What is a Ruhefrist, and what rules are there regarding burials in Germany?
Once a beloved person has been buried, it is important for them, but also for their friends and family, that they can finally rest in peace. In Germany the term Ruhefrist, or burial period, describes the period of time within which a grave cannot be re-used after a burial.
The laws regarding re-use of grave sites are set out in the burial and cemetery laws for each German state, and the minimum burial period is set between 8 and 50 years. There are also a variety of other factors that determine how long the burial period can last.
What types of burials are available?
To begin, it is important to realize that there are various different types of burials available. For the moment, lets consider the classic burial, in a cemetery in the soil. You can choose between an assigned burial site, a selected burial site, or an urn burial site (Reihengrab, Wahlgrab, Urnengrab). The option you select also determines the amount of time your loved one can be buried at the site, and will vary depending on the cemetery. Urn burial sites are usually reserved for 10 to 20 years, and graves are usually reserved for 20 to 30 years, although you may have the option of applying to extend this time period. The ground conditions at the cemetery site may also play a role in determining the length of the burial period. The rules are designed to ensure that the body has completely decomposed and become one with the soil before the grave-site is re-used. This ensures that the deceased is left to rest in peace until they have become one with nature.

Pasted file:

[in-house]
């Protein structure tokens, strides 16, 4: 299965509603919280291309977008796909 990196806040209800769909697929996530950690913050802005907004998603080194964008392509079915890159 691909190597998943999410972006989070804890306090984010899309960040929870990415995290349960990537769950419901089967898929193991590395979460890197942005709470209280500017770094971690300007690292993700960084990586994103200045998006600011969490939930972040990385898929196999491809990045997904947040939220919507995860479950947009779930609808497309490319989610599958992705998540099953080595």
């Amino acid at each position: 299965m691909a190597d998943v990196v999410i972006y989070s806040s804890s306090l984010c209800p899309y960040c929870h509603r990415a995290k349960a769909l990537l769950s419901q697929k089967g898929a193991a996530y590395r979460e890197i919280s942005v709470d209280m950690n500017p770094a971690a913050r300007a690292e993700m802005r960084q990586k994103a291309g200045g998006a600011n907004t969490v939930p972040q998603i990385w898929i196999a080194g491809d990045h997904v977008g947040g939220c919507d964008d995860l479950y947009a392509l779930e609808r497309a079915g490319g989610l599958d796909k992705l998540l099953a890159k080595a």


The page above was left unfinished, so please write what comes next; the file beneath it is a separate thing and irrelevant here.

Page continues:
What happens after the burial period is up and what do they do with the grave?
Once the burial period is up, and assuming no extension has been granted, the grave is removed. This means that relatives or friends remove any ornaments at the grave site and the headstone, including its base, is removed by a stonemason. The grave site is then leveled to be used again. If bones or other small remains are found while the new grave is being dug for the next occupant, they are respectfully returned to the soil. If, when digging the new grave, cemetery workers discover that the body has not fully decomposed, then they will cover the grave immediately and it will be left alone until decomposition has take place. You can therefore rest assured that bodies are never dug up or prevented from finding peace by becoming one with nature again.
Germany also allows for exceptions for unlimited burial periods, which are usually granted for religious reasons. Islam, but also Judaism and Christianity, place particular importance on eternal rest. Some cemeteries and burial grounds, therefore, guarantee that a grave site will only ever be used once – but whether or not this option is on offer is very dependent on the capacity and regulations set out by the relevant cemetery administration.